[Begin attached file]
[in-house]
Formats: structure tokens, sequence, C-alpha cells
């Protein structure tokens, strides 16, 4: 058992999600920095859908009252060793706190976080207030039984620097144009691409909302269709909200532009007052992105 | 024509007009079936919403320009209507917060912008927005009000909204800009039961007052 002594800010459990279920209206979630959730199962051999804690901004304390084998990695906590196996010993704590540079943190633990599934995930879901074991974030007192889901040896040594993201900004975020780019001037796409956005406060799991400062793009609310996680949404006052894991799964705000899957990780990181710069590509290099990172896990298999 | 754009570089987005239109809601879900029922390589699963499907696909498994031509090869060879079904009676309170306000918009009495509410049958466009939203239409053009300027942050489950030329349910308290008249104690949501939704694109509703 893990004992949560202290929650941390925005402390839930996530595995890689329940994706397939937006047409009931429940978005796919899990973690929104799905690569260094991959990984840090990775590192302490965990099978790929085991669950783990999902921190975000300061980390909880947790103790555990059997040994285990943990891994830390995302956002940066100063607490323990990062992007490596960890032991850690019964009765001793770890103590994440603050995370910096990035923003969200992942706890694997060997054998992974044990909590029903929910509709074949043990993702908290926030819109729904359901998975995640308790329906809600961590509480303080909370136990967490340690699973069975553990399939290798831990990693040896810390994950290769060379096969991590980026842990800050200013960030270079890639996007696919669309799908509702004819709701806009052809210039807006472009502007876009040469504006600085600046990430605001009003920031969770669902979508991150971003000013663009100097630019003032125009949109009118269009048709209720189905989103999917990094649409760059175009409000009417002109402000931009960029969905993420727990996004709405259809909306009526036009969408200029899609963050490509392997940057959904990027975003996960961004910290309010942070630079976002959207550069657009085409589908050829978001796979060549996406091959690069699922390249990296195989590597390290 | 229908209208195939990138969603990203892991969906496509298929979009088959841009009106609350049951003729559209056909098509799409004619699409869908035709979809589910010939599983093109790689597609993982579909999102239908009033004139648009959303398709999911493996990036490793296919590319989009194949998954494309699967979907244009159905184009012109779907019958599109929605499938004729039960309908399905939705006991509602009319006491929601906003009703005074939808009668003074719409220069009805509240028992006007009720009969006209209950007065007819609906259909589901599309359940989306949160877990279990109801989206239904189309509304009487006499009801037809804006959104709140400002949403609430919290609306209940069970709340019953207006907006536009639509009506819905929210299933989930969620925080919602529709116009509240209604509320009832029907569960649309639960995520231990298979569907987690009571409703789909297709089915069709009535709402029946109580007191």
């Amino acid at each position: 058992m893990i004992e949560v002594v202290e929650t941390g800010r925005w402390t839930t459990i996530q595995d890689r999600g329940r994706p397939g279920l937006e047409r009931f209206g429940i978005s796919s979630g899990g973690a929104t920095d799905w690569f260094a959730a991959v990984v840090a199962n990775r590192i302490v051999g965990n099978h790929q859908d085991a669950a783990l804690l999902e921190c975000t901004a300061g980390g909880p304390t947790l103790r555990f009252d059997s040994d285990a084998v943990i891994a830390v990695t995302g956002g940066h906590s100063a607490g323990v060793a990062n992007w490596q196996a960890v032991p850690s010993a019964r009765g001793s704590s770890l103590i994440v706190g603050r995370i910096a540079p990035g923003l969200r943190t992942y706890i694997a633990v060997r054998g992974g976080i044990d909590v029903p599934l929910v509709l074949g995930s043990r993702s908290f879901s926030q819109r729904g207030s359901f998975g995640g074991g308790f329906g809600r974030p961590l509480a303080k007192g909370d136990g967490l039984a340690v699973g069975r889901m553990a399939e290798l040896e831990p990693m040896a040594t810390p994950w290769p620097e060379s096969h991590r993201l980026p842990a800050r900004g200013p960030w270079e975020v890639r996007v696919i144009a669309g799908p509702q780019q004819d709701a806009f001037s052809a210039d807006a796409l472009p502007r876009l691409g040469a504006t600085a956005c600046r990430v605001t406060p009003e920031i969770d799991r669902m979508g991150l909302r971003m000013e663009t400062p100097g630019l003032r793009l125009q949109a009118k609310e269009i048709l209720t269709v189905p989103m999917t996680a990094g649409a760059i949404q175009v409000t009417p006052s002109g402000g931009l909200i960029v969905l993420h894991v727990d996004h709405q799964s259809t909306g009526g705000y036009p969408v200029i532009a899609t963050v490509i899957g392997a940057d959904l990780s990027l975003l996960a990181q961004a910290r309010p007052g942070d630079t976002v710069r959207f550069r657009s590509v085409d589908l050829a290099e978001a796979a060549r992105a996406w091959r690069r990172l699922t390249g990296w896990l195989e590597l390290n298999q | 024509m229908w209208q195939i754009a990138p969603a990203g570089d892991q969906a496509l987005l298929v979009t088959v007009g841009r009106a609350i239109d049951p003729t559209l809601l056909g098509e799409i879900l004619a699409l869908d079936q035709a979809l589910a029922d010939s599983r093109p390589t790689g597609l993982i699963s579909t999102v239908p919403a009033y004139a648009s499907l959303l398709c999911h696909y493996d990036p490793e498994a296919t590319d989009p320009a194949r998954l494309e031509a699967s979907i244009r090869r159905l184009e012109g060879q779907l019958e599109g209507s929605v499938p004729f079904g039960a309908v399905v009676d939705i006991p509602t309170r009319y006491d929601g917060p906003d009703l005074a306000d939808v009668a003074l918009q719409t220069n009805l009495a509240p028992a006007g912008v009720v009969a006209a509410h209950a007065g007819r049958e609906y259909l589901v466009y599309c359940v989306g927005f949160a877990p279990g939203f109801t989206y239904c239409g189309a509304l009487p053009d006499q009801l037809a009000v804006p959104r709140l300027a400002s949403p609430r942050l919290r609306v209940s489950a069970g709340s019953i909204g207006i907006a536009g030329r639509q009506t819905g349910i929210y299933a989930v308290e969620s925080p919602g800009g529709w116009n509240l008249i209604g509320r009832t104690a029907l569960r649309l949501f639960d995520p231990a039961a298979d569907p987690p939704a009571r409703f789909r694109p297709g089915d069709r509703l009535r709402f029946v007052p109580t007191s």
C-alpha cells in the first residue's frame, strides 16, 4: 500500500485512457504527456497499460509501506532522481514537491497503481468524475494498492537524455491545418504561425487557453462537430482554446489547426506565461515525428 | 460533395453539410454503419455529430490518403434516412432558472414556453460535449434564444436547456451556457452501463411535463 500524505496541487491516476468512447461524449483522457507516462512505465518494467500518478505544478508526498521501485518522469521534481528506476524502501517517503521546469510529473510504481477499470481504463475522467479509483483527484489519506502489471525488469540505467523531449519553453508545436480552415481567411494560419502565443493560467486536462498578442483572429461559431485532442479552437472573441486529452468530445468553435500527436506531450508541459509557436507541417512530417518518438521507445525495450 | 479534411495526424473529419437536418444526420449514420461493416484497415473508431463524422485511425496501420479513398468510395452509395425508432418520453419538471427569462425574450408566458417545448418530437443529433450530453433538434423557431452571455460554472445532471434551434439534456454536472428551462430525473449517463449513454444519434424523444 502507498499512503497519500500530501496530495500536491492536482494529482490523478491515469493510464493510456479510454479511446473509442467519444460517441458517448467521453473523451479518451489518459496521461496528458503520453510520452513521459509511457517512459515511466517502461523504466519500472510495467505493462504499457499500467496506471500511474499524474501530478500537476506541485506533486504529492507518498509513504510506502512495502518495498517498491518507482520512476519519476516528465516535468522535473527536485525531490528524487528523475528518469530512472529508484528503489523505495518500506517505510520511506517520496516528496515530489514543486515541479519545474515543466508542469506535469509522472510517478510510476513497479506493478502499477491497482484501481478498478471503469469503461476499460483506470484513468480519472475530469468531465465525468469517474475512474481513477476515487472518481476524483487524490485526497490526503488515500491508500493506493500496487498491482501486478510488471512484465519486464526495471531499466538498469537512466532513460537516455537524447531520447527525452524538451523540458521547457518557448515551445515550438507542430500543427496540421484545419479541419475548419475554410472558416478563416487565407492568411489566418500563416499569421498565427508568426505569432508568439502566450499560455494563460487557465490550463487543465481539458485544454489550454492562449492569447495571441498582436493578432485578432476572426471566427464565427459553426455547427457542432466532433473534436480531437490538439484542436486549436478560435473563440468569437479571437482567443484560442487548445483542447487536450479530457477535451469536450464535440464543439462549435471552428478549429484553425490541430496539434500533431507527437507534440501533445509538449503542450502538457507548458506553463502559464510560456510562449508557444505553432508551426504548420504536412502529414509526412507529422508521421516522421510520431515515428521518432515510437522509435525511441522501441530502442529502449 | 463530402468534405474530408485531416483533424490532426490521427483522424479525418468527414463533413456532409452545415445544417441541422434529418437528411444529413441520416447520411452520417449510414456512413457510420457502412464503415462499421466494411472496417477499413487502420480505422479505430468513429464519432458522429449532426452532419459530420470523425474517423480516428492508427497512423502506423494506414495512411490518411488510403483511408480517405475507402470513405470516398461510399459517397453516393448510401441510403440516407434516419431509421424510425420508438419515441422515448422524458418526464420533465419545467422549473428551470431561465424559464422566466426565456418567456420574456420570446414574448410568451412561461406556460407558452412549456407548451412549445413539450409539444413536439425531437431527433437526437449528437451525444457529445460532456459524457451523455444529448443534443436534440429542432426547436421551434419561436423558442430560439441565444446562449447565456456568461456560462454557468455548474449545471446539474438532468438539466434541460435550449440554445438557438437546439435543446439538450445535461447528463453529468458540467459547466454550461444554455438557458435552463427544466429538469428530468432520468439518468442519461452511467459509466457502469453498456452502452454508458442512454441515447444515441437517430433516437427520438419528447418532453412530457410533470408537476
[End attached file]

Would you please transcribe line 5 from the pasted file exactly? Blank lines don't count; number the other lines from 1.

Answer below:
C-alpha cells in the first residue's frame, strides 16, 4: 500500500485512457504527456497499460509501506532522481514537491497503481468524475494498492537524455491545418504561425487557453462537430482554446489547426506565461515525428 | 460533395453539410454503419455529430490518403434516412432558472414556453460535449434564444436547456451556457452501463411535463 500524505496541487491516476468512447461524449483522457507516462512505465518494467500518478505544478508526498521501485518522469521534481528506476524502501517517503521546469510529473510504481477499470481504463475522467479509483483527484489519506502489471525488469540505467523531449519553453508545436480552415481567411494560419502565443493560467486536462498578442483572429461559431485532442479552437472573441486529452468530445468553435500527436506531450508541459509557436507541417512530417518518438521507445525495450 | 479534411495526424473529419437536418444526420449514420461493416484497415473508431463524422485511425496501420479513398468510395452509395425508432418520453419538471427569462425574450408566458417545448418530437443529433450530453433538434423557431452571455460554472445532471434551434439534456454536472428551462430525473449517463449513454444519434424523444 502507498499512503497519500500530501496530495500536491492536482494529482490523478491515469493510464493510456479510454479511446473509442467519444460517441458517448467521453473523451479518451489518459496521461496528458503520453510520452513521459509511457517512459515511466517502461523504466519500472510495467505493462504499457499500467496506471500511474499524474501530478500537476506541485506533486504529492507518498509513504510506502512495502518495498517498491518507482520512476519519476516528465516535468522535473527536485525531490528524487528523475528518469530512472529508484528503489523505495518500506517505510520511506517520496516528496515530489514543486515541479519545474515543466508542469506535469509522472510517478510510476513497479506493478502499477491497482484501481478498478471503469469503461476499460483506470484513468480519472475530469468531465465525468469517474475512474481513477476515487472518481476524483487524490485526497490526503488515500491508500493506493500496487498491482501486478510488471512484465519486464526495471531499466538498469537512466532513460537516455537524447531520447527525452524538451523540458521547457518557448515551445515550438507542430500543427496540421484545419479541419475548419475554410472558416478563416487565407492568411489566418500563416499569421498565427508568426505569432508568439502566450499560455494563460487557465490550463487543465481539458485544454489550454492562449492569447495571441498582436493578432485578432476572426471566427464565427459553426455547427457542432466532433473534436480531437490538439484542436486549436478560435473563440468569437479571437482567443484560442487548445483542447487536450479530457477535451469536450464535440464543439462549435471552428478549429484553425490541430496539434500533431507527437507534440501533445509538449503542450502538457507548458506553463502559464510560456510562449508557444505553432508551426504548420504536412502529414509526412507529422508521421516522421510520431515515428521518432515510437522509435525511441522501441530502442529502449 | 463530402468534405474530408485531416483533424490532426490521427483522424479525418468527414463533413456532409452545415445544417441541422434529418437528411444529413441520416447520411452520417449510414456512413457510420457502412464503415462499421466494411472496417477499413487502420480505422479505430468513429464519432458522429449532426452532419459530420470523425474517423480516428492508427497512423502506423494506414495512411490518411488510403483511408480517405475507402470513405470516398461510399459517397453516393448510401441510403440516407434516419431509421424510425420508438419515441422515448422524458418526464420533465419545467422549473428551470431561465424559464422566466426565456418567456420574456420570446414574448410568451412561461406556460407558452412549456407548451412549445413539450409539444413536439425531437431527433437526437449528437451525444457529445460532456459524457451523455444529448443534443436534440429542432426547436421551434419561436423558442430560439441565444446562449447565456456568461456560462454557468455548474449545471446539474438532468438539466434541460435550449440554445438557438437546439435543446439538450445535461447528463453529468458540467459547466454550461444554455438557458435552463427544466429538469428530468432520468439518468442519461452511467459509466457502469453498456452502452454508458442512454441515447444515441437517430433516437427520438419528447418532453412530457410533470408537476